Shanghai Baby - Manya Koetse

In What is World Literature (2003), Damrosch examines the connection ... in Orlando, includes the so-called 'World Showcase' where different nations, from ..... the emergence of Western bookshops, international television and the Internet.
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Shanghai Baby: Beyond China A Chinese Novel Banished to the West

Manya Koetse Bachelor Thesis Literary Studies University of Amsterdam, 2008 (Original in Dutch, English version 2012)

‘Shanghai Baby’ (1999) is a novel that has caused much controversy in China and beyond in the early years of the millennium. The ongoing controversy over this book and its writer made me decide to write my thesis in Literary Studies about this topic in 2008. I remember telling a friend of mine, an Amsterdam-based second-generation Chinese young man, about my thesis topic. He appeared disgruntled. Why would I spend time on a book that was a disgrace to Chinese culture, and, particularly, a shame to Chinese men? The book was rightfully banned in China, he said, as it was nothing but a piece of garbage. My interest in this book only showed my lack of intelligence, he added. His reaction further aroused my interest in ‘Shanghai Baby’. A book that evokes such emotional reactions does not belong in the trash, but should get the attention it deserves. The following piece is a translated and adapted version of my thesis, originally written in Dutch. It was supervised by Dr. Murat Aydemir at the University of Amsterdam. Manya Koetse 2012




From National to International Literature


Chinese Literary Tradition


Chick-lit: What is it?


World Literature and Disneyfication




Sex and The City

Sexuality in Shanghai Baby


The City and its Consumer




Beyond China

Shanghai Baby in the West


Shanghai Baby as Chick-lit


Shanghai Baby in World Literature


Shanghai Baby’s Final Destination






From National to International Literature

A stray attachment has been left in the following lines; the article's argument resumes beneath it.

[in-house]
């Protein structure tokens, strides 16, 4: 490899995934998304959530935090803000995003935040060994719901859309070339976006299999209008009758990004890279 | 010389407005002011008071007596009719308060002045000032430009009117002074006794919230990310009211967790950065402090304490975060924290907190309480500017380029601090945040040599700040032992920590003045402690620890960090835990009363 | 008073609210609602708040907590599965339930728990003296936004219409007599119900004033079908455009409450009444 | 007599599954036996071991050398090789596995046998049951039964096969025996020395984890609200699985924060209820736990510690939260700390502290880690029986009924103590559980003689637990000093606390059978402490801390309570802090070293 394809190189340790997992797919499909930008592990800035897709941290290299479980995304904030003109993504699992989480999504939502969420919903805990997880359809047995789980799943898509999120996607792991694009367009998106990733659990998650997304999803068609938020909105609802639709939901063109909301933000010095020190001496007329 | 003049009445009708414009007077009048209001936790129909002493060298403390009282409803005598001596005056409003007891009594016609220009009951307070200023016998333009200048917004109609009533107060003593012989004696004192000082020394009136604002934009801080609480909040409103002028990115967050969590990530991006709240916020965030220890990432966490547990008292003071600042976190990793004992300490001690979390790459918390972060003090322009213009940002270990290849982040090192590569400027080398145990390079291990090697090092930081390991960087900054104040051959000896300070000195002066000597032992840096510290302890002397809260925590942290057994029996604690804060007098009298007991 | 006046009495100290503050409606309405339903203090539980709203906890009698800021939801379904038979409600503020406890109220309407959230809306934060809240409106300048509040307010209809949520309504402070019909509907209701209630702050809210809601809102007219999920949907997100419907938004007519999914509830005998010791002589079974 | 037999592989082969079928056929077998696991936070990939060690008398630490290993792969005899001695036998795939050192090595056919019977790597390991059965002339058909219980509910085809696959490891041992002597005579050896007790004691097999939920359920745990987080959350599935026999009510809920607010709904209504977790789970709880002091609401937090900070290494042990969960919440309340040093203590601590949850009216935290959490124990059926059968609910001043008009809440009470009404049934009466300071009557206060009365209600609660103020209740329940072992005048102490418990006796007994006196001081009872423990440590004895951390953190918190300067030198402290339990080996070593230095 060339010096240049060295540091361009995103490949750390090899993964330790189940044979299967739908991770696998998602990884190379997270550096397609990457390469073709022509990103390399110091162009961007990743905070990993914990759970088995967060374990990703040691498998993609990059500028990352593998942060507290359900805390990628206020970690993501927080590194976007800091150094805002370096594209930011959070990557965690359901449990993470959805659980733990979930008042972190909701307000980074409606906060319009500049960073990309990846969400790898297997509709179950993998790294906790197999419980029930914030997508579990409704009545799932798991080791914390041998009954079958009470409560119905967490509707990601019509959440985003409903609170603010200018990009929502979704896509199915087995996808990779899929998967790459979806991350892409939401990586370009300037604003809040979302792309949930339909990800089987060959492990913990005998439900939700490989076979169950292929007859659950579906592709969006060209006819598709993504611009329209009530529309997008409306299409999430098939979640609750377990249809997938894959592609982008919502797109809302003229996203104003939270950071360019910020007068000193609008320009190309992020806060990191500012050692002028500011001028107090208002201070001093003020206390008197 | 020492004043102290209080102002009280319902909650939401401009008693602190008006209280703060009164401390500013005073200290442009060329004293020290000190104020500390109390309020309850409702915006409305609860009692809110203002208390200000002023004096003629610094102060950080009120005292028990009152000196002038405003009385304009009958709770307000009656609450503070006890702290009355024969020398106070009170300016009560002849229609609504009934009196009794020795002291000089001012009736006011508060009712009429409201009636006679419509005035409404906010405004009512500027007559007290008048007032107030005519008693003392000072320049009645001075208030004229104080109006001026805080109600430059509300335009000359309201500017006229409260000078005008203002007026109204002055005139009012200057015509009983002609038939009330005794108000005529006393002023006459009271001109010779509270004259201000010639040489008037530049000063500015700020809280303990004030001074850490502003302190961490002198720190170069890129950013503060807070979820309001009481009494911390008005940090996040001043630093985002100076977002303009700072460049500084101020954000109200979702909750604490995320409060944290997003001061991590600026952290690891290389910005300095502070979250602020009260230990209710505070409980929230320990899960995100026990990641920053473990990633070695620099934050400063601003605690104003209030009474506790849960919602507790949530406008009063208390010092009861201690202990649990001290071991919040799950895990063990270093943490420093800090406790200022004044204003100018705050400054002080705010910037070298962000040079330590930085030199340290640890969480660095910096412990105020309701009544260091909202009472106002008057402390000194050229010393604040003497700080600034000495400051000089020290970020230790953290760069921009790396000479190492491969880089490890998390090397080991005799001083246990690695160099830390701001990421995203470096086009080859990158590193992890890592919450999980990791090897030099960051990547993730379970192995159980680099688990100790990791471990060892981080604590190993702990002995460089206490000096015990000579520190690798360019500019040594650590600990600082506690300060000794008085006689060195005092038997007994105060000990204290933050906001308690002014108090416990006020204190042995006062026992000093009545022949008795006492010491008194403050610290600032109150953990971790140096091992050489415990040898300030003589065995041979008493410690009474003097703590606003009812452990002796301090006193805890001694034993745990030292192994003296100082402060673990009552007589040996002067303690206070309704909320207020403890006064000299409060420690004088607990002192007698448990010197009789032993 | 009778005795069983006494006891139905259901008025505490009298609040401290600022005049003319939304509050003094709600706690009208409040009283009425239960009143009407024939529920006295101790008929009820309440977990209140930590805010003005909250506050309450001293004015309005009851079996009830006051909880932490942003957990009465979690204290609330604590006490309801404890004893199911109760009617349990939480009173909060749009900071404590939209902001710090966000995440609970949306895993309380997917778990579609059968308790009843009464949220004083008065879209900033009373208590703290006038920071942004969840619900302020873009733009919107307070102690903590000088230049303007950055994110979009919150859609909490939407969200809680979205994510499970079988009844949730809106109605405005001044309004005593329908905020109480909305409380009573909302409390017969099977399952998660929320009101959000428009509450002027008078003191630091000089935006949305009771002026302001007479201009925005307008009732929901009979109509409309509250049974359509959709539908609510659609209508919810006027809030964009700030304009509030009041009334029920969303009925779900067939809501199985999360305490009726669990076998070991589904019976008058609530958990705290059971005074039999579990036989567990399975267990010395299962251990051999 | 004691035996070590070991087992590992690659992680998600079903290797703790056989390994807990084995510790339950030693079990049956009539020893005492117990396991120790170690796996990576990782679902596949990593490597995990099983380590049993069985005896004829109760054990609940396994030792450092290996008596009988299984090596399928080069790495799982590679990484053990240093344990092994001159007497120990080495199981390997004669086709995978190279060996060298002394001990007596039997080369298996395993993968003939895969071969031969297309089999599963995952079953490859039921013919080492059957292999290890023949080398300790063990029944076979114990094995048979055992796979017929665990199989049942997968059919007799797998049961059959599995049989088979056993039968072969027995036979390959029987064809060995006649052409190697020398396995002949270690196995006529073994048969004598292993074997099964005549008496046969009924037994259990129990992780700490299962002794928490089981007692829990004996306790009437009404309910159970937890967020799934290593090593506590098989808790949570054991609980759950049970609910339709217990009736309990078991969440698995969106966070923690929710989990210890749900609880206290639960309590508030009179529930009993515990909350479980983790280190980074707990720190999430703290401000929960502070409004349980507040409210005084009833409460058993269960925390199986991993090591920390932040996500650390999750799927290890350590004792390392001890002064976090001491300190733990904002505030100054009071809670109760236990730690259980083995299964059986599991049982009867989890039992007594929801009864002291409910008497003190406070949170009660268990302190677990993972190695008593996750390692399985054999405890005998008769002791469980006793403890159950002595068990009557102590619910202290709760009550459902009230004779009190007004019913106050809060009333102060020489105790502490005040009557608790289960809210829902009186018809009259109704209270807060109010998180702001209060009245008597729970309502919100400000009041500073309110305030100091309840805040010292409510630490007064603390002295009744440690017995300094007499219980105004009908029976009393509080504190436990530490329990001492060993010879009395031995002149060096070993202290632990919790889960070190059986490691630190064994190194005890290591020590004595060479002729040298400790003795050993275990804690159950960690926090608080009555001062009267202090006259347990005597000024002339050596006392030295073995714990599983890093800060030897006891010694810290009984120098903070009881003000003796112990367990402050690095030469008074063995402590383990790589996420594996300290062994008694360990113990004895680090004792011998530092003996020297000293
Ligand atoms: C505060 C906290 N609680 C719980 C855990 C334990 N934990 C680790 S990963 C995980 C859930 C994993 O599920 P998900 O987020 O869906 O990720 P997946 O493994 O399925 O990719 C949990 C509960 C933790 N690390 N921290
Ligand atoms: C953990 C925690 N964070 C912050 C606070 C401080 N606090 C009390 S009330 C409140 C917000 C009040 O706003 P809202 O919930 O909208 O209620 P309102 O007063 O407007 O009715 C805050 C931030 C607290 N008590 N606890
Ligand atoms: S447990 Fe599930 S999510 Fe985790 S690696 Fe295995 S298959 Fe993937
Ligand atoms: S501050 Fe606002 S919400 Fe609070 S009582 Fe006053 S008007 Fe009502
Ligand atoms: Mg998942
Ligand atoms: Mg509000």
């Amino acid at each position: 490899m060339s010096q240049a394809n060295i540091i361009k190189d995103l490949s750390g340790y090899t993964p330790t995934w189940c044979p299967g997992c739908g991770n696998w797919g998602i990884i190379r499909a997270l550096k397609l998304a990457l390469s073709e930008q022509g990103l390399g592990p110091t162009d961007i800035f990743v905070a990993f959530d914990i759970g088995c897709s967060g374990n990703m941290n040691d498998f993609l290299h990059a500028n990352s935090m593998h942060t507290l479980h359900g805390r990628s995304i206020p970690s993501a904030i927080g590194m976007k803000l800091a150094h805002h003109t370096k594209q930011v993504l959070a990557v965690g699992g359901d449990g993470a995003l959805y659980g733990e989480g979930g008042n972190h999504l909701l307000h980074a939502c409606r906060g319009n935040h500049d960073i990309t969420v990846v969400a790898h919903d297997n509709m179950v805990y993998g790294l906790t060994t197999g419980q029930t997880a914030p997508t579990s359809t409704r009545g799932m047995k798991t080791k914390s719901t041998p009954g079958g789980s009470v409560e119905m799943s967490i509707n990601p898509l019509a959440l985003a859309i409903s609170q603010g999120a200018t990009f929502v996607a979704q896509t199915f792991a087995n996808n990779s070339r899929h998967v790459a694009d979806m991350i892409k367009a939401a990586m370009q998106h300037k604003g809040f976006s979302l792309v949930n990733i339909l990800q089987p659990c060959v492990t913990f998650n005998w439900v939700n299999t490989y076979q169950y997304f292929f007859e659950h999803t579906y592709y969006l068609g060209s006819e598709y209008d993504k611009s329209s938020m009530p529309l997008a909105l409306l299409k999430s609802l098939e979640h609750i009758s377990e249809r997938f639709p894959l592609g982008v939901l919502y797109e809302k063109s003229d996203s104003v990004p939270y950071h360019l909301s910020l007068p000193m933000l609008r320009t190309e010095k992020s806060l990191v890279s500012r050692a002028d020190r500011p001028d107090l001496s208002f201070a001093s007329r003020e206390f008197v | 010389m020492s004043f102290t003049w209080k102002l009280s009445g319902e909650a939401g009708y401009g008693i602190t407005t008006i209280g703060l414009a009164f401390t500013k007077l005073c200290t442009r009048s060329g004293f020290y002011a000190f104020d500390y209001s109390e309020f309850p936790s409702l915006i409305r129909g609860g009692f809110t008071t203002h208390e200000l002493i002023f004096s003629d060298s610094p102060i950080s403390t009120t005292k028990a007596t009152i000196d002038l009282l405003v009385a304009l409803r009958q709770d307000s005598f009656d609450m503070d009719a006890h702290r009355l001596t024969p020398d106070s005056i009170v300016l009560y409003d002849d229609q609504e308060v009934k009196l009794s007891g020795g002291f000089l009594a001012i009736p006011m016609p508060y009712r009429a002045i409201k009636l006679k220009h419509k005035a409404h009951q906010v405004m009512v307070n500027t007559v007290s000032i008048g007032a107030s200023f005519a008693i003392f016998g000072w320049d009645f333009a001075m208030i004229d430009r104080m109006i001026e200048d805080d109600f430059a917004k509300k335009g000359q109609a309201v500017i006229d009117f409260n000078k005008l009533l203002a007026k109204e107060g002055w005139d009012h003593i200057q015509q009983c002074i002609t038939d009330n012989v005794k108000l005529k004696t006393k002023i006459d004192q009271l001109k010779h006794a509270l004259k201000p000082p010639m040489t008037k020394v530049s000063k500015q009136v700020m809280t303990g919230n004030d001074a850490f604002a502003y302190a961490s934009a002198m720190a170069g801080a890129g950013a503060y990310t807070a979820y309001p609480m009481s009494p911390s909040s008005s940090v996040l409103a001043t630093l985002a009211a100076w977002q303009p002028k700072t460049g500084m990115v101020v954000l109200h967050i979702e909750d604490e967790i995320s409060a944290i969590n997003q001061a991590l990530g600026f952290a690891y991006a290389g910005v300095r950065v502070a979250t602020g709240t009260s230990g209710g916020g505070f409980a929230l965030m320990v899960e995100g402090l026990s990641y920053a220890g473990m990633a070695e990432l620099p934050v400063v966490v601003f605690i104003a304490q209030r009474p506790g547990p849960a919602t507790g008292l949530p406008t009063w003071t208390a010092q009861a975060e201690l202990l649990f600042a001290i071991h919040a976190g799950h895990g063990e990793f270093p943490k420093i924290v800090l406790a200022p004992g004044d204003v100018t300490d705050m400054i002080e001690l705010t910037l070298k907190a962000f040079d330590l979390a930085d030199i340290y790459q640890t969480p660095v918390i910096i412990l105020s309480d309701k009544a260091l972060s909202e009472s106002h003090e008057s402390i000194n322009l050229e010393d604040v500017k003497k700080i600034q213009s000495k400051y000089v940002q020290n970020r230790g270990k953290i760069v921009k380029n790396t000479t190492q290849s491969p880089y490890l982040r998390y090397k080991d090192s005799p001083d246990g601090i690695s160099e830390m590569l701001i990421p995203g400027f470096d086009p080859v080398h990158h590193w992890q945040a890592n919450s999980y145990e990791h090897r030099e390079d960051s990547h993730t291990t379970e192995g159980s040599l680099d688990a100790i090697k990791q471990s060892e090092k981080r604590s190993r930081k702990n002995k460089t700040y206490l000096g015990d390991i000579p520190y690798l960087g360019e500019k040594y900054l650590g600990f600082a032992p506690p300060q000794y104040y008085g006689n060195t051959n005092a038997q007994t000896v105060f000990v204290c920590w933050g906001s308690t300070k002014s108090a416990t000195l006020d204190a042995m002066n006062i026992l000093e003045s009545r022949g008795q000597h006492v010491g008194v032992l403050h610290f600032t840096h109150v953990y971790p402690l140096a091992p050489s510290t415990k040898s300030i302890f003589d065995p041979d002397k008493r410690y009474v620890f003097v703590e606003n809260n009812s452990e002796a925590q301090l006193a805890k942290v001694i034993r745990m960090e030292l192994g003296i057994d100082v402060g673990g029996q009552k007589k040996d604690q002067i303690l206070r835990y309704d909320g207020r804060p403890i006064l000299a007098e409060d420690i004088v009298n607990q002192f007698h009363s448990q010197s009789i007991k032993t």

During the late 1990s, a new type of novel started to appear in China’s literary scene. It was literature written by young female authors who focused on topics generally regarded taboo in the People’s Republic of China (PRC). These writers came to be referred to as meinü zuojia, ‘beauty writers’, due to their flashy and sexy looks. Their novels were just as bold as their physical appearance, telling the stories of a young urban generation leading a wild and extravagant lifestyle. Their boldness soon resulted in banishment. Wei Hui’s Shanghai Baby (Shanghai Baobei) was banned in 1999, Candy (Tang) by Mian Mian in 2000, and Beijing Doll (Beijing Wawa) by Chun Sue was prohibited in 2002. They became bestsellers in the Western world1, not only because of their appealing covers and contents, but also due to the mere fact they were banned in the PRC. Shanghai Baby and Candy are amongst the most controversial books within the genre. The authors, Wei Hui and Mian Mian, are both pioneers of what is called the ‘New Generation’ of China: the wave of young women that have brought this new kind of literature to the PRC. Wei Hui has been the most successful in the West, and therefore I will mainly focus on her novel Shanghai Baby. Shanghai Baby has crossed China’s borders, and in doing so, has transcended the context from which it originated. Here, I will place the book back in its context. From which social circumstances did it emerge? What type of book is it? Does it have the same meaning in the ‘West’ as it does in China? Is it ‘world literature’ or ‘chicklit’? The red thread is the journey Shanghai Baby has made from its national context to the international market and its present place in the world. In this thesis I will first provide a general outline of China’s literary history. The meaning of relevant concepts such as ‘world literature’, ‘Disneyfication’ and ‘chick-lit’ will be explained here. The second chapter h